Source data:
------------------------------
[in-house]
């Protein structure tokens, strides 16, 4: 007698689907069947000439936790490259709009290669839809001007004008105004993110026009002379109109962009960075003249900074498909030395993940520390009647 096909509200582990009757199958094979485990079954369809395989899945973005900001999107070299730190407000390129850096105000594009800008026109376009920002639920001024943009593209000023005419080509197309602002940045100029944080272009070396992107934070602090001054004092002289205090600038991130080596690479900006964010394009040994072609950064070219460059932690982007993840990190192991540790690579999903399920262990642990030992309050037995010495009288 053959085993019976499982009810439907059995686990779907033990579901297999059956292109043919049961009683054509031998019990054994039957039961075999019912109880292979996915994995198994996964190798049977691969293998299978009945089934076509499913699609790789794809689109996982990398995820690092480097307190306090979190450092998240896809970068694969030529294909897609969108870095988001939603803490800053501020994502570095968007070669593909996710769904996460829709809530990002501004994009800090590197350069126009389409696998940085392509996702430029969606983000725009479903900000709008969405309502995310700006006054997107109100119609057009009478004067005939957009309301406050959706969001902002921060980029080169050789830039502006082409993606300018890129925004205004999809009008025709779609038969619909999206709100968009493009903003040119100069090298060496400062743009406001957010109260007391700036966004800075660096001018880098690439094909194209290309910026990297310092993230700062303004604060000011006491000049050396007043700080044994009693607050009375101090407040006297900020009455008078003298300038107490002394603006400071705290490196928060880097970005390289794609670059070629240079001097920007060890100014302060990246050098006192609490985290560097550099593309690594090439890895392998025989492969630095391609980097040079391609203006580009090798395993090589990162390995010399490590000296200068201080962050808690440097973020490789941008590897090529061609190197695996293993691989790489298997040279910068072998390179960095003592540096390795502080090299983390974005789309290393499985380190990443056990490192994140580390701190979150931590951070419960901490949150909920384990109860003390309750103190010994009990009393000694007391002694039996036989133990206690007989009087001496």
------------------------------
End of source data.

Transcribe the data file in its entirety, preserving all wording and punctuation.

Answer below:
[in-house]
């Protein structure tokens, strides 16, 4: 007698689907069947000439936790490259709009290669839809001007004008105004993110026009002379109109962009960075003249900074498909030395993940520390009647 096909509200582990009757199958094979485990079954369809395989899945973005900001999107070299730190407000390129850096105000594009800008026109376009920002639920001024943009593209000023005419080509197309602002940045100029944080272009070396992107934070602090001054004092002289205090600038991130080596690479900006964010394009040994072609950064070219460059932690982007993840990190192991540790690579999903399920262990642990030992309050037995010495009288 053959085993019976499982009810439907059995686990779907033990579901297999059956292109043919049961009683054509031998019990054994039957039961075999019912109880292979996915994995198994996964190798049977691969293998299978009945089934076509499913699609790789794809689109996982990398995820690092480097307190306090979190450092998240896809970068694969030529294909897609969108870095988001939603803490800053501020994502570095968007070669593909996710769904996460829709809530990002501004994009800090590197350069126009389409696998940085392509996702430029969606983000725009479903900000709008969405309502995310700006006054997107109100119609057009009478004067005939957009309301406050959706969001902002921060980029080169050789830039502006082409993606300018890129925004205004999809009008025709779609038969619909999206709100968009493009903003040119100069090298060496400062743009406001957010109260007391700036966004800075660096001018880098690439094909194209290309910026990297310092993230700062303004604060000011006491000049050396007043700080044994009693607050009375101090407040006297900020009455008078003298300038107490002394603006400071705290490196928060880097970005390289794609670059070629240079001097920007060890100014302060990246050098006192609490985290560097550099593309690594090439890895392998025989492969630095391609980097040079391609203006580009090798395993090589990162390995010399490590000296200068201080962050808690440097973020490789941008590897090529061609190197695996293993691989790489298997040279910068072998390179960095003592540096390795502080090299983390974005789309290393499985380190990443056990490192994140580390701190979150931590951070419960901490949150909920384990109860003390309750103190010994009990009393000694007391002694039996036989133990206690007989009087001496």